It’s been 9 years since I got hit. I’m not a big date person; when it would have been a loved one’s birthday, for example, I think, “that was Dad’s birthday,” but after the first year, I didn’t sit and think about what if he were still here with us? He’s not. I miss him, but I don’t imagine an ongoing life that would have unfolded if he were still here. And it doesn’t make sense to imagine the life I’d have had if I hadn’t been hit either–I was hit.
I usually remember the anniversary of getting hit because I get a card from my sister a week before. I don’t get weird about going out on my bike that day, or even think any more about it than I normally do. This year, though, I felt overcome with gratitude and needed to make a gesture. I live close to the fire house where the first-responder unit was dispatched from, and I decided to bring doughnuts for the current employees.
I went to my local gourmet doughnut shop, Rocket Donuts. They were into the story, so they gave me half off my 2 dozen and threw in a freebie for me to eat in the car on my way home. It had stopped raining by the time I got home, and I really wanted to make the delivery on my bike, so I covered the boxes with a trash bag to keep them dry and used my bungee net to secure them to my rear rack.
The firehouse is less than a mile away. I heard sirens nearby and thought maybe they’re out on a call, but I could see two trucks through the garage windows; only one was missing. The public entrance was locked and there were no signs of life. I went home and checked the non-emergency number for the fire department. No one attends it on weekends. The only way to reach the fire department was to call 911, and I didn’t want to do that.
I made one more attempt at the firehouse, then decided to take the doughnuts to the animal shelter where my fellow volunteers were setting up for a festival. They disappeared in about 30 seconds. Then I went home and wrote an email to the fire department’s general mailbox, about how grateful I was that they brought their A game on that day, and I wanted to let them all know I appreciate their service to the community. The email was well received and forwarded to everyone in the department.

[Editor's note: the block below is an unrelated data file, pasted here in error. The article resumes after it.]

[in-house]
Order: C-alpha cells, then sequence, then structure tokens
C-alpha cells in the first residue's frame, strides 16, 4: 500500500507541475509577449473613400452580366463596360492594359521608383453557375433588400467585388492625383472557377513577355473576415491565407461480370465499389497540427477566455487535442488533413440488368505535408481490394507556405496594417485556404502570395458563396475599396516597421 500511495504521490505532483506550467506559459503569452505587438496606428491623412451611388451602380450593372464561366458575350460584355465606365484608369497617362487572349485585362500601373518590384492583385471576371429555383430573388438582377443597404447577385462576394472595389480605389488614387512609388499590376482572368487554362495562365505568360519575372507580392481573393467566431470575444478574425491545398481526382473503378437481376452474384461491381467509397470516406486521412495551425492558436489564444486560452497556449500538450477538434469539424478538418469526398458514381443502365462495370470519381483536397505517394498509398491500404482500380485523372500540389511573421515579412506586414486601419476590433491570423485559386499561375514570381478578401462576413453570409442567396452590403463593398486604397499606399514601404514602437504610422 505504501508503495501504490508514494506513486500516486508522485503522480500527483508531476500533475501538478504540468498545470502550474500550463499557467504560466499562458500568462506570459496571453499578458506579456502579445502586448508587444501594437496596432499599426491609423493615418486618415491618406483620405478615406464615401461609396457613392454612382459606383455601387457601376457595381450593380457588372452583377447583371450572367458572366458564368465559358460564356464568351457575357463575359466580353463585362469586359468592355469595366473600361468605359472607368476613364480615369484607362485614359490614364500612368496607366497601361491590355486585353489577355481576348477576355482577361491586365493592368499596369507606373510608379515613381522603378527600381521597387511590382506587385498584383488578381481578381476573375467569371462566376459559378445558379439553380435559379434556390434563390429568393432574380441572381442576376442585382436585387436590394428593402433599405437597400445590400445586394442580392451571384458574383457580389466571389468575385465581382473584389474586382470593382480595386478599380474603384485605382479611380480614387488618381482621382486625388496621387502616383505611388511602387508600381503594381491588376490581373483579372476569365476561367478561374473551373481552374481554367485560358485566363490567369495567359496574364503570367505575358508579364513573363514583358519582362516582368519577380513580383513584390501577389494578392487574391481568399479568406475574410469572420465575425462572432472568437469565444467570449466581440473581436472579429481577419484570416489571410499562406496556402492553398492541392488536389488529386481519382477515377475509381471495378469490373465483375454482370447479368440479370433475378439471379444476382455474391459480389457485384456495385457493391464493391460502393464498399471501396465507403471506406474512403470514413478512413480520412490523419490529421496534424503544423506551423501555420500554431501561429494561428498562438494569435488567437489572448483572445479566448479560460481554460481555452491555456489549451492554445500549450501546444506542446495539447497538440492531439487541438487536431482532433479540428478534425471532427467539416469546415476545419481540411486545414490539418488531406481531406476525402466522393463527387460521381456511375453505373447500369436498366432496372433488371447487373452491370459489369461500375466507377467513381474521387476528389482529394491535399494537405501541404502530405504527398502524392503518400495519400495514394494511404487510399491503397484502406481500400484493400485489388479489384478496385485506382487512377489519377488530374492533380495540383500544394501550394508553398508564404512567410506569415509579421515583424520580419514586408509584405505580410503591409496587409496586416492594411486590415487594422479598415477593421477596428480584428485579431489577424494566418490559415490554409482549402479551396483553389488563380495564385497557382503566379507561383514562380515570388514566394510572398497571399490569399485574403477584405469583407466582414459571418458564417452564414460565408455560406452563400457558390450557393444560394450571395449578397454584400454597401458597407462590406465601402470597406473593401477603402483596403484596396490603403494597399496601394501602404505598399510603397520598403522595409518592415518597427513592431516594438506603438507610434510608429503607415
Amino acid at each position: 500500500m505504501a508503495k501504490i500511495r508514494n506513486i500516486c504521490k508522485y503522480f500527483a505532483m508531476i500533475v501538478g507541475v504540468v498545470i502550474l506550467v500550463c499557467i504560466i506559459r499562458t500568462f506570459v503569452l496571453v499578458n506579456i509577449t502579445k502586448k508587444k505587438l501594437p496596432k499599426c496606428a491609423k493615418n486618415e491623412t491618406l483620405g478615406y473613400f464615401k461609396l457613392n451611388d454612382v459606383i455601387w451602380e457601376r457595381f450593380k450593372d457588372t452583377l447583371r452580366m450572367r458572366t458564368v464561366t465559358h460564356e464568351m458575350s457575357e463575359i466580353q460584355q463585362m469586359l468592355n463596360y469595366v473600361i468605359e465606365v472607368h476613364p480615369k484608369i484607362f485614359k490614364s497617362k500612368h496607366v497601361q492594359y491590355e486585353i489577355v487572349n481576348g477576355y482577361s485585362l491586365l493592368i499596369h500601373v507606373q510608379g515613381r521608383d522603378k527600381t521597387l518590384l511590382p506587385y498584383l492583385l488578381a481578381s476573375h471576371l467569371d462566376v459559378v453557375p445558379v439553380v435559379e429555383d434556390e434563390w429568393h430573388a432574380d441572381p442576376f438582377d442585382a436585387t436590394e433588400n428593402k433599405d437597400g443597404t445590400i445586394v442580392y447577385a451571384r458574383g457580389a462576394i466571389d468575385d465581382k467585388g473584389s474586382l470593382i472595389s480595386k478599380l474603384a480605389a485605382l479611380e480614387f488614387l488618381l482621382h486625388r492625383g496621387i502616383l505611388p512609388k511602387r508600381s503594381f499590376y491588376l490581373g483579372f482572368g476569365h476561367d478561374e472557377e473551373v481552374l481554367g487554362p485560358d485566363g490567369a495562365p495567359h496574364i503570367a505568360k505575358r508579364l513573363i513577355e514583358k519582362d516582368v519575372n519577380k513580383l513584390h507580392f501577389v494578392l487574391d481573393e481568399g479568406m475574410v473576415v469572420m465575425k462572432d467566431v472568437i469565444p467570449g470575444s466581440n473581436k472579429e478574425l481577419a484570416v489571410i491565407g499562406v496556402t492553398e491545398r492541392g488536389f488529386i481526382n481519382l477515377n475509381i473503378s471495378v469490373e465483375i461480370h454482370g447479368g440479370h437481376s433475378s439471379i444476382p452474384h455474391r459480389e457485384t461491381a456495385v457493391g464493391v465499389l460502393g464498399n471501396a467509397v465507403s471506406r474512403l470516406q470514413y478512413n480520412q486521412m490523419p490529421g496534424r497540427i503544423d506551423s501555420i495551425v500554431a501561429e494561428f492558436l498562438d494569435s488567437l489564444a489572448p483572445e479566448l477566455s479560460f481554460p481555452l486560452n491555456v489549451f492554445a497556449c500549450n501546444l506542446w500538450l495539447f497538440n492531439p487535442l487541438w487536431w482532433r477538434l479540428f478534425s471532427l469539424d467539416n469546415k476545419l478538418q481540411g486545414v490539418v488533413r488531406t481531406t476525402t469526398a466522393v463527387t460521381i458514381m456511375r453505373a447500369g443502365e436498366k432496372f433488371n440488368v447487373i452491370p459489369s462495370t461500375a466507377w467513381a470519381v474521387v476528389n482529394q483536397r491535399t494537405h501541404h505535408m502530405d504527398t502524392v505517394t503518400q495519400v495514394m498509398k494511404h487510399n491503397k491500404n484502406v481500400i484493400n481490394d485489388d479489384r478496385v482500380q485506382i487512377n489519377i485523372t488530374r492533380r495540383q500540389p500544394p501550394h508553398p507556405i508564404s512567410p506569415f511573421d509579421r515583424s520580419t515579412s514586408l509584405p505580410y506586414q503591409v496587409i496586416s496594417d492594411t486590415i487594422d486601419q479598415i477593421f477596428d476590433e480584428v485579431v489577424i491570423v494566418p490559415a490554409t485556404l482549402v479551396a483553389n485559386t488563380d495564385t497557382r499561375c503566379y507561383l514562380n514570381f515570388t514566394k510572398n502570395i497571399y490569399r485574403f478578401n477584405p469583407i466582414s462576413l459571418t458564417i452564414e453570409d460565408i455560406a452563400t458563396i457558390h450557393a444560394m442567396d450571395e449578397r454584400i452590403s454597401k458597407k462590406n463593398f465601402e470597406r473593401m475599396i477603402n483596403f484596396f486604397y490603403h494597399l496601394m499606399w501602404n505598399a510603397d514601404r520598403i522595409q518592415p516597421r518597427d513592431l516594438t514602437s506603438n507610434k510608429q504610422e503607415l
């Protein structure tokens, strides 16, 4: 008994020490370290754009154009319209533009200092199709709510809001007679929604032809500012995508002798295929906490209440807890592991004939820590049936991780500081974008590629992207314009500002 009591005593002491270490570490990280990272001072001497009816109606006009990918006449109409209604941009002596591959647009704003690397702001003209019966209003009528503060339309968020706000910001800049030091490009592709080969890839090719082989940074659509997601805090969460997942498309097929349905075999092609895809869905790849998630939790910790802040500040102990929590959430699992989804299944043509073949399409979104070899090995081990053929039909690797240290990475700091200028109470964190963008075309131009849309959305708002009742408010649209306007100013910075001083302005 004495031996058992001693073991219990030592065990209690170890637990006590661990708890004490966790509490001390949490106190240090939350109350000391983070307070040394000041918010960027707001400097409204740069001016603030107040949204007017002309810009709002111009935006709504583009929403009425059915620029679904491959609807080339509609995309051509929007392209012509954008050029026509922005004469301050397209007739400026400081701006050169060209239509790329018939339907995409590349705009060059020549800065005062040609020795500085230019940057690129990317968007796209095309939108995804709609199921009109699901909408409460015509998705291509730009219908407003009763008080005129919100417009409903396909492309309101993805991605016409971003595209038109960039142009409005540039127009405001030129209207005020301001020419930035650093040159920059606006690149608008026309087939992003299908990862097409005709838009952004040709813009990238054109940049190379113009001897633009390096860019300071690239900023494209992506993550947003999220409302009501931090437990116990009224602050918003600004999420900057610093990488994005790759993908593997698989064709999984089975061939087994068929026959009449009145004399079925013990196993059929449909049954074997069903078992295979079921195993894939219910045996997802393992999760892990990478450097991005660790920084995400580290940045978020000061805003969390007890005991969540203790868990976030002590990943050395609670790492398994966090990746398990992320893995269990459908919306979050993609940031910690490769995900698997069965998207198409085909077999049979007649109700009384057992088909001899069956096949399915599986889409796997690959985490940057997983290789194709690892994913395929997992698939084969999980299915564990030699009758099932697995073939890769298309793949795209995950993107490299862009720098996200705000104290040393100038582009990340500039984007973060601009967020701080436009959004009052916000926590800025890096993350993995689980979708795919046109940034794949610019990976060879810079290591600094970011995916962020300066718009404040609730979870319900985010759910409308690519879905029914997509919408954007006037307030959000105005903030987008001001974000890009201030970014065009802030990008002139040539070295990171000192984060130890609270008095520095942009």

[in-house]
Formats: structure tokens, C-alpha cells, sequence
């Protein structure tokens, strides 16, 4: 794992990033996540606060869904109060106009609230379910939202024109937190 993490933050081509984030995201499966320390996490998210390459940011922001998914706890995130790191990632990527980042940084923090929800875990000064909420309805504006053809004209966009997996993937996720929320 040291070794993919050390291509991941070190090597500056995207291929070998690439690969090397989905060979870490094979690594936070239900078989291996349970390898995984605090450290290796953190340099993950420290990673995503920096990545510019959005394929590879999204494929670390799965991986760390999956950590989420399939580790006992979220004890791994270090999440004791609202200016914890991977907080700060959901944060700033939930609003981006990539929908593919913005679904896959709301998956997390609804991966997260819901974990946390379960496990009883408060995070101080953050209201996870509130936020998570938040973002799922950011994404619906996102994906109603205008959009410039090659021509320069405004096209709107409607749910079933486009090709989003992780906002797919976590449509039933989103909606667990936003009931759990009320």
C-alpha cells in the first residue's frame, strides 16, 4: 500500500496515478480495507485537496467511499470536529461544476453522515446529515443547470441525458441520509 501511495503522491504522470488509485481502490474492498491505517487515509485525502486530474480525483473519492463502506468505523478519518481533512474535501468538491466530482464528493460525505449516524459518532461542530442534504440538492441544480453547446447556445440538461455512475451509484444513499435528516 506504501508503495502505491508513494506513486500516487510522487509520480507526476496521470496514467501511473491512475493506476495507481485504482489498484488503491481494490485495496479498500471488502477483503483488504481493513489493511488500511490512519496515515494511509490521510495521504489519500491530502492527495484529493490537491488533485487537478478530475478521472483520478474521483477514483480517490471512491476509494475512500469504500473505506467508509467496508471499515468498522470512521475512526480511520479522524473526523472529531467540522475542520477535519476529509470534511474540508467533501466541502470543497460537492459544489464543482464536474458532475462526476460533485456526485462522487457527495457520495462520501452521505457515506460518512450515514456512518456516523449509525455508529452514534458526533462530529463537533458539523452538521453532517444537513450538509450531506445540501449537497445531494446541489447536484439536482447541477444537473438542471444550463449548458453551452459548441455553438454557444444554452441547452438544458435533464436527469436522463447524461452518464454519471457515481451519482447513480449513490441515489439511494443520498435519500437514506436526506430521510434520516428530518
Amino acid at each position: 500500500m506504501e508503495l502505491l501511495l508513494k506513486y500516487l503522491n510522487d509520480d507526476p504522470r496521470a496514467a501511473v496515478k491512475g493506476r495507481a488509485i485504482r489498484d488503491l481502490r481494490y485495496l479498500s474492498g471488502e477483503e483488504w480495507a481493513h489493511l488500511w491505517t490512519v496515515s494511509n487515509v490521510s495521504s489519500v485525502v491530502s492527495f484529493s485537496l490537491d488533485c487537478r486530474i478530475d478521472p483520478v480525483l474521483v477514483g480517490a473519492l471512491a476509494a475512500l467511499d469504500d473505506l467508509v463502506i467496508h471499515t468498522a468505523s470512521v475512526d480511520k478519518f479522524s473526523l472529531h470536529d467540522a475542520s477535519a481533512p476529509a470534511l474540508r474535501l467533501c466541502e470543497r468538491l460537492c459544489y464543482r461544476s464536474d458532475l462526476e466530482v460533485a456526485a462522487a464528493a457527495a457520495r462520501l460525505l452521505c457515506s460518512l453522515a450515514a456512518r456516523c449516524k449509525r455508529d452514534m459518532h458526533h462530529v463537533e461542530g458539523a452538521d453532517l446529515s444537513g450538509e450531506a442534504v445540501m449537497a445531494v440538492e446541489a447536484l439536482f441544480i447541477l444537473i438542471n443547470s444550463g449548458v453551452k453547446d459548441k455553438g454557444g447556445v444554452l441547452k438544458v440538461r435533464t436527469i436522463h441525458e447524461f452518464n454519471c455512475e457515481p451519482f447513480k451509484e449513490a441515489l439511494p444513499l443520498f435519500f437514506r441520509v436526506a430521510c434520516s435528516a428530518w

I felt a little deflated after spending 4 hours trying to do a good thing, but it made me think too, about how right it was to pay it forward now instead of back, to move on and be about other things. In 9 years I’ve been forced to completely reinvent my life, and I finally think I’m doing a good job of it (no thanks to the State of Washington’s insurance laws). I’ve set and achieved goals, and now that I’m in the tiny house of my dreams, I have more work than I’m able to do! I’m having my first “black” month in 2 years, where my own income actually exceeds my expenses by a worthwhile amount, and it looks like there’s at least 2 more coming up behind it.
So, I’m not a big anniversary person (except for my birthday—I’m the worst birthday princess of all time). But anniversaries can be a time to take stock, to consider your progress during the most recent trip around the sun. This has been an amazing year, starting with my attempt to buy the tiny house in Canada and culminating in buying the tiny house here and moving onto the lot where I live now in an intentional community. I think if I hadn’t had the crushing disappointment of being denied residency in Canada and having to withdraw my offer on the house, I wouldn’t have had the sheer nerve to say yes when this opportunity came along, and to take a chance on this bunch of eccentric souls I live with.
All in all, a good milestone.
How do you mark progress in your life? What goals do you work toward?